By Simon Bae

There’s no way around it, construction projects produce surprises. Sometimes they’re good, but mostly they’re not—costing money and time and, in the worst cases, impacting relationships between owners and builders, prime contractors, and subs.

Fortunately, there’s been a steady flow of investment in the development of new technologies designed to help eliminate those surprises and keep projects on track.

But here’s the problem: many of these new solutions are focused on just one phase of a building’s lifecycle—whether pre-construction, construction, post-construction, or maintenance and operation. 

Make no mistake, virtual online tours, mobile LiDAR, 3D scanners, and 360-degree video-based (or photo-based) documentation—among others—all have their uses and, within the context for which they were designed, can add a lot of value.

The downside is that this piecemeal approach frequently results in huge information gaps between one construction phase and the next, introducing new risks, new complexities, and new costs for owners, property managers, and builders alike. 


This disconnect becomes particularly evident, for example, in the handoff from builders to owners after a massive project, or when property managers take over the maintenance and operation of a building or facility. There’s typically a massive gap in information, making it nearly impossible for owners or property managers to have a clear view of the history of a site, the issues that may have come up, or things they need to watch out for.

As a result of this information deficit and the problems it causes, the construction sector has been looking for comprehensive solutions that reduce cost, save time, and deliver value across the entire building lifecycle—especially during handovers to owners and property managers. 


Again, there are all kinds of technologies available to owners, property managers, and builders to help them visualize a construction project before it’s built. There are even some that will help them visualize what’s happening during construction. But almost none of them give you an up-to-date accurate view of what’s happening all the way from initial blueprint to final handoff.

That’s where 3D digital twin platforms come in. 

A 3D digital twin platform—one with easy data capture and spatially accurate 3D visualization—delivers value across the entire built-world lifecycle. And that continuity of critical insight before, during, and after a project has been completed is a game-changer. 

And, the 3D digital twin platforms that provide the most value are those that enable frequent, easy, seamless 3D site capture, with uniformly high-quality data. After all, what good is a new cutting-edge technology if you can’t use it frequently and easily? 


For example, until now, the only way to create a truly accurate 3D digital twin of a jobsite was to use a 3D scanner. But it was a time-consuming and expensive option, meaning that creating as-built 3D data scans on a weekly, or even monthly, basis has not been practical. Alternatively, you could use LiDAR or a mobile 3D scanner, or even a 360 camera, but typically you sacrifice accuracy in the spatial data, so it’s nearly impossible to tell where various components and assets are in relation to each other.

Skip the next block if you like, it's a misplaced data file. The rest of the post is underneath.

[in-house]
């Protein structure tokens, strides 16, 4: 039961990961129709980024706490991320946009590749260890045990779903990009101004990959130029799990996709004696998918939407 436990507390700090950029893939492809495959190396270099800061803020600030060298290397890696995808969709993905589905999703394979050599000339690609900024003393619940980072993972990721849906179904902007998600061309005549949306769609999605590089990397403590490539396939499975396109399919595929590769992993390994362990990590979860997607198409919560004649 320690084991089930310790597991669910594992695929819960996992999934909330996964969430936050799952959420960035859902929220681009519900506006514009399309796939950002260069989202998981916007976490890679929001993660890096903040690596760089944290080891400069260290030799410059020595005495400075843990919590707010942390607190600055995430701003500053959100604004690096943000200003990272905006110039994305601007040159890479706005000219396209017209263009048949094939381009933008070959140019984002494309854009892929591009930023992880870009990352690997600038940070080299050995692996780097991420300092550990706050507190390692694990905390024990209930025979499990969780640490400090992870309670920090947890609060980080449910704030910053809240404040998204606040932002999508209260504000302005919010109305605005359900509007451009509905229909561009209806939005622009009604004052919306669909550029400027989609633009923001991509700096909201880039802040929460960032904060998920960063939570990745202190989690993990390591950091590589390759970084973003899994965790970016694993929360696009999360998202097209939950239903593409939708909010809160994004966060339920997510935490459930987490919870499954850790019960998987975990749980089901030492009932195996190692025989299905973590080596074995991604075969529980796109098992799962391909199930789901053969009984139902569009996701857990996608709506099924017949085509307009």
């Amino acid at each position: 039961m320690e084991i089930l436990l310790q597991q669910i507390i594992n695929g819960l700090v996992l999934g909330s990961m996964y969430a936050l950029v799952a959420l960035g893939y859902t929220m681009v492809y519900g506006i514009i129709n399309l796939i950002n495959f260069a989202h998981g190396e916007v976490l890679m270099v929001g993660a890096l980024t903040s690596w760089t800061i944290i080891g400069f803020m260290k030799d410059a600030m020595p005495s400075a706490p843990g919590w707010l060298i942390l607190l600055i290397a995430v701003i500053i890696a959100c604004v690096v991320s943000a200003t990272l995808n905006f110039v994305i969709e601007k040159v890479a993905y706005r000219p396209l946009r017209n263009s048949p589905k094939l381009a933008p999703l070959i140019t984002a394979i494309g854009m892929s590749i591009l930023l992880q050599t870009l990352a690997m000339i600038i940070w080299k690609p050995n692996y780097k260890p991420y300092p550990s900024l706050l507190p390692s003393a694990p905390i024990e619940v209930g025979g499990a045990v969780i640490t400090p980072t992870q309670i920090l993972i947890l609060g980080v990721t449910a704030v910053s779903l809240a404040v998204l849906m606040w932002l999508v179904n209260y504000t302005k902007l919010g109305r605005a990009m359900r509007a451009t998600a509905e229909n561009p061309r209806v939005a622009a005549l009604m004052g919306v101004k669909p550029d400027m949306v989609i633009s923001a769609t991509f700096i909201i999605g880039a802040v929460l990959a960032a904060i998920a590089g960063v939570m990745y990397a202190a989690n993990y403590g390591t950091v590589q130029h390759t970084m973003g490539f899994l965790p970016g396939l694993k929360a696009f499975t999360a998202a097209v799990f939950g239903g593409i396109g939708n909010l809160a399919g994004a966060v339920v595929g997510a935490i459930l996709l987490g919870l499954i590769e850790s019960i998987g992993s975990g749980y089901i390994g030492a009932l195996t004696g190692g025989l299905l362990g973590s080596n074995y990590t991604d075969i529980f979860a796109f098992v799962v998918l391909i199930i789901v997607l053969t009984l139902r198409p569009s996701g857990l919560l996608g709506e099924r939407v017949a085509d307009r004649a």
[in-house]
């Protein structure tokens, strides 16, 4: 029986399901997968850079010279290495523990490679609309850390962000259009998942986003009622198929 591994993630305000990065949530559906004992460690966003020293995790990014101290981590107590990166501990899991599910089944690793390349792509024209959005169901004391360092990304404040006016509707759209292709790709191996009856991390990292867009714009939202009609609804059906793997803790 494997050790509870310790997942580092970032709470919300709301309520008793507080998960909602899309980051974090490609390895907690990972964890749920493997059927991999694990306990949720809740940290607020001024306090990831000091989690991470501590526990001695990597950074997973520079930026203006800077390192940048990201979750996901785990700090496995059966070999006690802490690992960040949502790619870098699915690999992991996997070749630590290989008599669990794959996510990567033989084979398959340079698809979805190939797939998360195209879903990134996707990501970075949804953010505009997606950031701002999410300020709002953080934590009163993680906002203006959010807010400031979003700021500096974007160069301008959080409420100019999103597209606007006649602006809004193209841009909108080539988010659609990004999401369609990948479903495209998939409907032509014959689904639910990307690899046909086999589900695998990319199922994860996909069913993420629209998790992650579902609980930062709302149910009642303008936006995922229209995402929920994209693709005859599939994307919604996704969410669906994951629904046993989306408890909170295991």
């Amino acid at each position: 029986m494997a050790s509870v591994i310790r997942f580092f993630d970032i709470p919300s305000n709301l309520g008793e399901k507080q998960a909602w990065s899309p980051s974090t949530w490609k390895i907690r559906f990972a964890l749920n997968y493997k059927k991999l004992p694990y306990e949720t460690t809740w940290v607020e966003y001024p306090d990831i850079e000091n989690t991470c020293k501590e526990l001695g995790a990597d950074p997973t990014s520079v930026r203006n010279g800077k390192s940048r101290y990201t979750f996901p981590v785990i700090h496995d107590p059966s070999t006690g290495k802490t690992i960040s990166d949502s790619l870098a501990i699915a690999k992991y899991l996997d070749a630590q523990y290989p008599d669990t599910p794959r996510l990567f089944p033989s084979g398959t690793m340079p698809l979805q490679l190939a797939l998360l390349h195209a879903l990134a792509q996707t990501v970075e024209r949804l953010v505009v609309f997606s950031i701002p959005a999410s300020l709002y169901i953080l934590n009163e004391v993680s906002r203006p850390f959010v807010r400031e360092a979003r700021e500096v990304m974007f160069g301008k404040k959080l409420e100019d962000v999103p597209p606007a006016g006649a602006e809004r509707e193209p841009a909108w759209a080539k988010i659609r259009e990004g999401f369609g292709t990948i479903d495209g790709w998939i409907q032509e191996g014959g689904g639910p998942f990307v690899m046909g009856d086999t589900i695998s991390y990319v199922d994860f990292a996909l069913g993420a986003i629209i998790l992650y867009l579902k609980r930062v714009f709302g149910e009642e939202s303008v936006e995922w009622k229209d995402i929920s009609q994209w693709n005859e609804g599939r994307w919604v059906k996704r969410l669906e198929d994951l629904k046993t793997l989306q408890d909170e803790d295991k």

Fortunately, with the right 3D digital twin solution in place, it’s now fully practical. Perhaps still more important is the ability for a 3D digital twin platform to work with builders’ existing construction management platform. A solution that requires users to integrate yet more tools isn’t a solution—it’s a time suck and hindrance. 

In contrast, the best new 3D digital twin solutions are embedded within users’ existing construction management software, meaning users don’t ever have to “leave” their existing construction management platform or alter their normal operations. Using their current platform, users can remotely “walk through” a jobsite, navigating to the location of RFIs, observations and open items, searching by the location names they already use, e.g., main lobby, atrium, conference room A, conference room B, etc. 

Additionally, users are able to review jobsites retrospectively, enabling teams to review iterative progress on a jobsite dating back days, weeks, or months.


While there is no shortage of vendors and technologies who can deliver value on one piece of an overall construction project, a new wave of solutions deliver the real control that owners and builders need—from blueprint to building and beyond. 

About the Author:

Simon Bae is CEO and founder of Cupix, a San Jose, California-based leader in 3D digital twin technology for general contractors, owners, and property managers. In a career spanning more than 25 years, Bae previously founded and served as chief executive of INUS Technology and VisPower, both later acquired by 3D Systems. For more,

Modern Contractor Solutions, November 2021
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